In short, the central focus of their protest is capitalism—greed writ large, especially since the economic tumble of Fall 2008.
Begun mostly by unemployed youth, it has drawn the presence and support of public workers, urban youth, students, teachers, and a considerable number of gray hairs. That’s because social discontent is so widespread that it is spreading like wildfire: Wall Street, and then, days later, Boston, Baltimore, Philadelphia, Los Angeles, and beyond. Demonstrations springing up like mushrooms after a storm, in protest to the crony capitalism brought to us by the professional sellouts called politicians.
And (speaking of), like vampires at a blood bank, politicians are descending on Wall St., to try to suck the life out of a movement that could threaten their monopoly on power. For, the politicians’ only interest in this protest is to exploit it, to weaken it, while they continue to serve the very bosses the protestors oppose. You can count the number of politicians who truly oppose Wall St. on one hand—and still have a few fingers left.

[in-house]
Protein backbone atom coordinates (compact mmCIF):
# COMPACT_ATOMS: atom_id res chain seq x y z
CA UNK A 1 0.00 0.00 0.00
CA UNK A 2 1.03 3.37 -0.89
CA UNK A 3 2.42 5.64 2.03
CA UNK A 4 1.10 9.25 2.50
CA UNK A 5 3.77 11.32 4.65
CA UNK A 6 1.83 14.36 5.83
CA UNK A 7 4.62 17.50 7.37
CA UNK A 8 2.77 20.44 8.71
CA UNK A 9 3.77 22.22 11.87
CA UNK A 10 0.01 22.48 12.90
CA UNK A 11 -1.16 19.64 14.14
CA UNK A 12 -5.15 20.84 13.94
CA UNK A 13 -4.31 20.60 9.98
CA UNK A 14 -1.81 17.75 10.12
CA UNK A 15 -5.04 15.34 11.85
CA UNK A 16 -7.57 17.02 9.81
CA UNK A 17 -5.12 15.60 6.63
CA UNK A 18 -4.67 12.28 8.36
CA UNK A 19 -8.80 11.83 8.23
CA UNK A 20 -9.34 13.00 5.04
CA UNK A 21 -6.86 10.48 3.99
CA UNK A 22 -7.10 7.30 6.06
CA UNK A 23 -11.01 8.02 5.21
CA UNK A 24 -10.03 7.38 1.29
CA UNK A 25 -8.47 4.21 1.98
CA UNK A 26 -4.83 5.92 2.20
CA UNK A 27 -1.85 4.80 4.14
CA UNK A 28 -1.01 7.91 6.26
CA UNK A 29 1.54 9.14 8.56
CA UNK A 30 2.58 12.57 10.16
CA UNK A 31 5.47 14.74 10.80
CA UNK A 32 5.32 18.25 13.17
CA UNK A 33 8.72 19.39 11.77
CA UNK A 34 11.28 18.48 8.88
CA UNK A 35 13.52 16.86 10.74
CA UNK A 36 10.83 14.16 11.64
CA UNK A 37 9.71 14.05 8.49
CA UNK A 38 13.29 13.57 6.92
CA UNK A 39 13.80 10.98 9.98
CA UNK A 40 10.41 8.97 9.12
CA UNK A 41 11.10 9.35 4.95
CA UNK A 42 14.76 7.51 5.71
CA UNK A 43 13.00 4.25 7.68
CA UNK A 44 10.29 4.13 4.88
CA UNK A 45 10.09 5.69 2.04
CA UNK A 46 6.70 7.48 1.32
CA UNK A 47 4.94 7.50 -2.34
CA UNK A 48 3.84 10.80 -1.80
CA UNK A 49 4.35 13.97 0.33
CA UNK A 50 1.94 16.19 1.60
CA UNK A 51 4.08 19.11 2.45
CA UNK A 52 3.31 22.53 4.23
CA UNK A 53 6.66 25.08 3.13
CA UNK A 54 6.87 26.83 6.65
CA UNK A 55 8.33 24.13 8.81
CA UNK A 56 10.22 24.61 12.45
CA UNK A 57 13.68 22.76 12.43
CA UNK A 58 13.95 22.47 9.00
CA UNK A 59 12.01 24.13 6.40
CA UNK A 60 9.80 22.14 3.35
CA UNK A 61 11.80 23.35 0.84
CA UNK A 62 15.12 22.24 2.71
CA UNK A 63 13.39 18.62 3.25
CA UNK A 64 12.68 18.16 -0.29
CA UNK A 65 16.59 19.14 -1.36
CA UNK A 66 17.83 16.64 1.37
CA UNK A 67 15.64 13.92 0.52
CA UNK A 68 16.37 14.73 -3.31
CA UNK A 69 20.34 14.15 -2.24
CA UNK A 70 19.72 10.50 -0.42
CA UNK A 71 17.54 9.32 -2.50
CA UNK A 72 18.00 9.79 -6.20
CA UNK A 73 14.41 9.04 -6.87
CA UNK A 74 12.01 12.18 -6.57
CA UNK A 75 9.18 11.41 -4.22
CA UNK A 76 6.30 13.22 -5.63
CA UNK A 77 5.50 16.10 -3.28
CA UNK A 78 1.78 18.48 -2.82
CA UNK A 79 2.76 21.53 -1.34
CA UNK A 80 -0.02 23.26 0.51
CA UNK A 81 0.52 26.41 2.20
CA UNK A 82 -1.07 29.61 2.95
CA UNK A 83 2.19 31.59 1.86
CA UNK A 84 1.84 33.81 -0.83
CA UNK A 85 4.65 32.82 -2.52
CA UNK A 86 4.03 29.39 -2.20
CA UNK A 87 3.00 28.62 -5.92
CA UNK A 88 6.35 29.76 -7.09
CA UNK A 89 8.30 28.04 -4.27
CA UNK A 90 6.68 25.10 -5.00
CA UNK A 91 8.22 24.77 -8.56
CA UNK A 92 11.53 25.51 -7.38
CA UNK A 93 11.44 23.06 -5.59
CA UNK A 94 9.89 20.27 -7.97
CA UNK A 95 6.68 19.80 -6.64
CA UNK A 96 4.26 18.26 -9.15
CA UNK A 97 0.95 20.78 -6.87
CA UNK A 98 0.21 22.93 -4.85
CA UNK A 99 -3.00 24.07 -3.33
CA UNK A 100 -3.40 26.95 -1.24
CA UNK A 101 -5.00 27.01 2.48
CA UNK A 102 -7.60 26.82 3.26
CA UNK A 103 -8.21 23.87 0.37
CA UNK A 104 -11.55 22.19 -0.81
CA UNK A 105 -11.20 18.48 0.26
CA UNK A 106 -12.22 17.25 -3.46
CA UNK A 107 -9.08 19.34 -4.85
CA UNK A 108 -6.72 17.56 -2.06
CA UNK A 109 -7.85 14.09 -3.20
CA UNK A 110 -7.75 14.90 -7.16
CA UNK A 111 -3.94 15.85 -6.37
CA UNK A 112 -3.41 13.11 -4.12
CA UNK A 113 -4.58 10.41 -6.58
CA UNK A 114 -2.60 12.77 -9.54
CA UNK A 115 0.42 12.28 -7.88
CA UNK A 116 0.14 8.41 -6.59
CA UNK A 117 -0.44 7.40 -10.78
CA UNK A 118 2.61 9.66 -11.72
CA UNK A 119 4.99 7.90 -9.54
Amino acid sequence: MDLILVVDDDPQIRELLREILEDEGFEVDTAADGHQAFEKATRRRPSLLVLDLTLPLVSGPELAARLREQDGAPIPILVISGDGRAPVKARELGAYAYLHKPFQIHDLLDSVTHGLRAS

Perhaps America’s greatest white revolutionary, abolitionist John Brown, had little regard for politicians. He told his family: “A professional politician … you never could trust; for even if he had convictions, he was always ready to sacrifice his principles for his advantage.”
Think about that. Now think about every politician you know. See?
This is People’s Power, sparked, in part by the mass protests in Cairo and Wisconsin. Other sparks were the Troy Davis injustice, the assault on several demonstrators by New York cops, the repression on the poor and working class by the political class, and discontent with the long, wasted years at mindless wars abroad.
This is people’s power. May it remain so.
> The article above was written by Mumia Abu-Jamal. ©MAJ 2011